Presently, the Integrated French Program is offered to students from Grades 7-12 in certain schools. Students who choose Integrated French, take a French Language Arts course and another course in French (usually Social Studies) for a total of 25-30 percent of instructional time.

4. Do Late French Immersion students learn as much as students in classes taught in English?

Yes. Students are learning curriculum provided by the Department of Education and Early Childhood Development. It offers an alternate approach to teaching and learning through the use of French as a second language, beginning in Grade 7
research shows that, over time, French Immersion students perform as well or better than other students on standardized assessments.  Research has also shown that students experience a level of success that is similar to what they would achieve if their learning was in English.

5. Do students become bilingual?

Research shows that there are a number of factors which influence language acquisition. Since students will spend much of their time learning in French, most should become functionally bilingual, and some may become fluently bilingual if they remain in French Immersion until high school graduation.  Students learn at different rates depending on their aptitude, work habits and motivation; therefore, individual results will vary.

6. Are students at a disadvantage if French is not spoken at home?

French Immersion Programs are designed for students whose first language is not French.  Parents can support their children by encouraging them to do their best and by working collaboratively with the teacher and the school.

7. What happens if a student wants to leave the Late French Immersion Program before the end of Grade 9?

In such a case, the parent(s)/guardian(s) and/or student should share their concerns with the school. The school Program Planning Team and parent(s)/guardian(s) will explore supports and make decisions about the student program, as is the case for all students. All means of supporting the student within the Late French Immersion Program will be offered. A meeting with the Regional French Programs Consultant, parent(s)/guardian(s) and school staff is required prior to any decision about student placement being made.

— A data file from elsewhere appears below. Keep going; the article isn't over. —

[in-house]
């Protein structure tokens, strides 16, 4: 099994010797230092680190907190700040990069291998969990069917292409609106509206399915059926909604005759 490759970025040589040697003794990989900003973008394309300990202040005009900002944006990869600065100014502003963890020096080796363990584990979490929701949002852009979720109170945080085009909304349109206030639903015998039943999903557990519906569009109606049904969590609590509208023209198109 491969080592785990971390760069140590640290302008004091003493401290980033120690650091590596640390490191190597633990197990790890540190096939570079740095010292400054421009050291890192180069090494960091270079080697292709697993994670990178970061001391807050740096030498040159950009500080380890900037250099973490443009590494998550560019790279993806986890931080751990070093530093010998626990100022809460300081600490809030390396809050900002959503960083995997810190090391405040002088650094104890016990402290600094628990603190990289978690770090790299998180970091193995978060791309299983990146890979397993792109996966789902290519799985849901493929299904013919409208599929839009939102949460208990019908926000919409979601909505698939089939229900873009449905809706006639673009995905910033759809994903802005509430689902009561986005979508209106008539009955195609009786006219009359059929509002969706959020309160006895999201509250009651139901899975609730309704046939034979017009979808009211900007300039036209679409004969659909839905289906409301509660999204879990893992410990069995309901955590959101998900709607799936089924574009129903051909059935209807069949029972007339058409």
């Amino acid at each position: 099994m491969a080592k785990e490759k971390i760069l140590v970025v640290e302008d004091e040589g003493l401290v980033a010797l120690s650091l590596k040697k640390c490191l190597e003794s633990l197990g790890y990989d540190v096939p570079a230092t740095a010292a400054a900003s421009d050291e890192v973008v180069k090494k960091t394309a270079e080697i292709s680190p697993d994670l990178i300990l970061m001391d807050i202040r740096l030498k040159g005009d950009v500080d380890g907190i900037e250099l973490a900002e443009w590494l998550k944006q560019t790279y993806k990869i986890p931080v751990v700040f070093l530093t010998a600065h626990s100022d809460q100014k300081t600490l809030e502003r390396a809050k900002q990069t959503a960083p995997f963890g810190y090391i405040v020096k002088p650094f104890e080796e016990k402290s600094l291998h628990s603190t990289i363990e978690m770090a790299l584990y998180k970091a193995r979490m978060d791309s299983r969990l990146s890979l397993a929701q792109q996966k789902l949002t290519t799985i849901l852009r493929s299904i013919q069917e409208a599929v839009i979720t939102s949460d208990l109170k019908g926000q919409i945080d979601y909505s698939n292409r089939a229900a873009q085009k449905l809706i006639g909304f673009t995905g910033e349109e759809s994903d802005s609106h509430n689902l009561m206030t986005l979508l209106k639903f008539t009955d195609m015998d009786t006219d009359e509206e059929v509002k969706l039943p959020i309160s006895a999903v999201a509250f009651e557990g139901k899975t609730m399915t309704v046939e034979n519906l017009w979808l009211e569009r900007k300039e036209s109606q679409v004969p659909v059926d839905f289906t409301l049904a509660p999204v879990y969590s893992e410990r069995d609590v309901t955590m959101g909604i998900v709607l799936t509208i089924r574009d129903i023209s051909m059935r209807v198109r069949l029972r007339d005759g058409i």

8. What support services (such as Resource, Guidance, etc.) will be available to children in Late French Immersion?

French Immersion students are eligible to receive the support offered at their school, (such as Resource, Guidance, etc.) however, some of these supports may only be available in English. 

9. May students apply who do not attend the school offering the program?

Yes.  Any student entering Grade 7 at any school may apply.

10. How do students from other schools travel to the school offering the program?

Parents/guardians are responsible for transportation if the student is not already attending the school that is offering the program.

11. How will students be selected?

  • Minimum enrolment to start a class in grade 7 will be 20.
  • Following the application deadline, seats for the Optional Late French Immersion Program will be allocated according to each school’s percentage of the total Grade 6 enrolment of all sending schools.  A public draw will be held for schools whose number of applications is larger than the number of places. All names will be drawn and a waiting list will be established which will terminate in June, 2020.

Parents/Guardians should not expect confirmation prior to the completion of staffing, which is usually in April after the announcement of the 2019-2020 budget.

12.  How may we apply for Late French Immersion

Applications for Optional French Programs for the 2019-2020 School Year are now closed.

Please contact one of CCRCE’s Regional French Consultants: